The lack of consistency in the advertising in 1920 probably reflects the uncertainty generated by the court case. However, it is clear that Lash-Brow-Ine was not renamed Maybelline simply because it was hard to say. Williams was probably hoping to maintain both products on the market as Lash-Brow-Ine had been a good earner and 1920 was not the best time to lose it. The world was in the middle of a post-war depression that would run through to 1922, so times were tough and, as Maybelline was more expensive (it sold for 75 cents compared to 50 cents for Lash-Brow-Ine), there may have been concerns about potential sales. However, the court case forced Williams’s hand and Lash-Brow-Ine soon disappeared.

In 1923, Maybell Laboratories was renamed Maybelline and concentrated operations on eye make-up. The business flourished, helped by the continued use of extensive advertising and Williams’s shrewd use of actresses as role models. A liquid form of Maybelline was made available and sales of the “solid form” and “waterproof liquid form” of Maybelline did well, eventually finding their way onto the cosmetics counters of drug, variety and department stores.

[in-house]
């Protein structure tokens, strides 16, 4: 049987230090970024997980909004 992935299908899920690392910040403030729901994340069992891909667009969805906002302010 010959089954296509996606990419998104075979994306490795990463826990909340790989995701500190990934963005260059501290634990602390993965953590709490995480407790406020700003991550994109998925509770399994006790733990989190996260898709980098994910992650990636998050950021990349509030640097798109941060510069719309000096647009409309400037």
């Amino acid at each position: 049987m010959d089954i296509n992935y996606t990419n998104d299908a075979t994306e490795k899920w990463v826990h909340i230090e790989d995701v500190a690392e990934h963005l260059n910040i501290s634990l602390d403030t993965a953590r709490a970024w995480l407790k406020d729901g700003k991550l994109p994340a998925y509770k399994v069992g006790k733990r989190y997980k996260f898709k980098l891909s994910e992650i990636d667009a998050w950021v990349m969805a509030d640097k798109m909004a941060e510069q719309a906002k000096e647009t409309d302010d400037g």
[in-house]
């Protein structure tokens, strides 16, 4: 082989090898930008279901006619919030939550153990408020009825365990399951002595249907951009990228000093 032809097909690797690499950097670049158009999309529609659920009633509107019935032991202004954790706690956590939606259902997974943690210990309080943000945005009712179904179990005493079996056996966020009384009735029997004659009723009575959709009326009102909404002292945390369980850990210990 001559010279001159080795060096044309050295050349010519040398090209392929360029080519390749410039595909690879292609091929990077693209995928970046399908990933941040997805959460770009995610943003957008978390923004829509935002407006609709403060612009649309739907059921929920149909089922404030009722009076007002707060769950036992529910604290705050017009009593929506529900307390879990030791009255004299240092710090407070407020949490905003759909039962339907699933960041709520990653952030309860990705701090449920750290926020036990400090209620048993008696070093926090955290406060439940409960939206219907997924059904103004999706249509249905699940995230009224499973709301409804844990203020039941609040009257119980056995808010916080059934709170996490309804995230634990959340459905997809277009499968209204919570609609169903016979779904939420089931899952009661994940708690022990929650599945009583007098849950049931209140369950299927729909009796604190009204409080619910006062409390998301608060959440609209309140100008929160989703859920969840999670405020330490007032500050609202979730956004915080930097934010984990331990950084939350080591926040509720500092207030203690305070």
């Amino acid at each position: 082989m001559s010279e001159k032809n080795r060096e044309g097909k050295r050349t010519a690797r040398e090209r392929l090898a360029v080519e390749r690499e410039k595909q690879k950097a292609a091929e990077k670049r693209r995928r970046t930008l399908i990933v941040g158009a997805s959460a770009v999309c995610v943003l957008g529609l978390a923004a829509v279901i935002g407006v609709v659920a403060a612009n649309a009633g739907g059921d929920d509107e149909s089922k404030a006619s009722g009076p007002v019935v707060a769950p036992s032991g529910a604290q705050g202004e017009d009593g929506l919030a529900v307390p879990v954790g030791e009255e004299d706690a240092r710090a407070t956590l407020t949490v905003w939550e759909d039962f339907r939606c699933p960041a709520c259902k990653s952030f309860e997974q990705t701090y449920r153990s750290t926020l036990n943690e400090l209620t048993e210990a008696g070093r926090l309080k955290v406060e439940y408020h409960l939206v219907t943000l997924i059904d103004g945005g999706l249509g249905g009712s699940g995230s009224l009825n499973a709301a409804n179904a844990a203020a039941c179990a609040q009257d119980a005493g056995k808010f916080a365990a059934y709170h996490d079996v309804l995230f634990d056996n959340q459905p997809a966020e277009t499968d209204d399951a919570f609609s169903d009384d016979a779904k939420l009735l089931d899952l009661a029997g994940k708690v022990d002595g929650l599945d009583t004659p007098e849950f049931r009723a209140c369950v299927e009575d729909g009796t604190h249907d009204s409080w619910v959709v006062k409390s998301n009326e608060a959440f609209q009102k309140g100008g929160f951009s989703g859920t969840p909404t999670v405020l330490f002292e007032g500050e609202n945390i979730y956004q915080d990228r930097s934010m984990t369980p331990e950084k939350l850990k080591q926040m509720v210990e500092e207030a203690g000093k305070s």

See also Maybelline

Updated: 14th January 2013

Sources

Poucher, W. A. (1932). Perfumes, cosmetics and soaps, Vols. 1-2 (4th ed.). London: Chapman and Hall.

Quirk, J. R. (1920). Photoplay magazine. Chicago, Ill.: Photoplay Publishing Co.

Redgrove, H. S. & Foan, G. A. (1930). Paint, powder and patches: A handbook of make-up for stage and carnival. London: William Heinemann.

Sharrie Williams. (2011, September). Retrieved September 3, 2011, from http://www.maybellinebook.com/

The United States Trade-Mark Association. (1921). The trade-mark reporter. Volume 10. New York: Author.

Williams, S. & Youngs, B. (2010). The Maybelline story and the spirited family dynasty behind it. Florida: Bettie Youngs Books Publishing.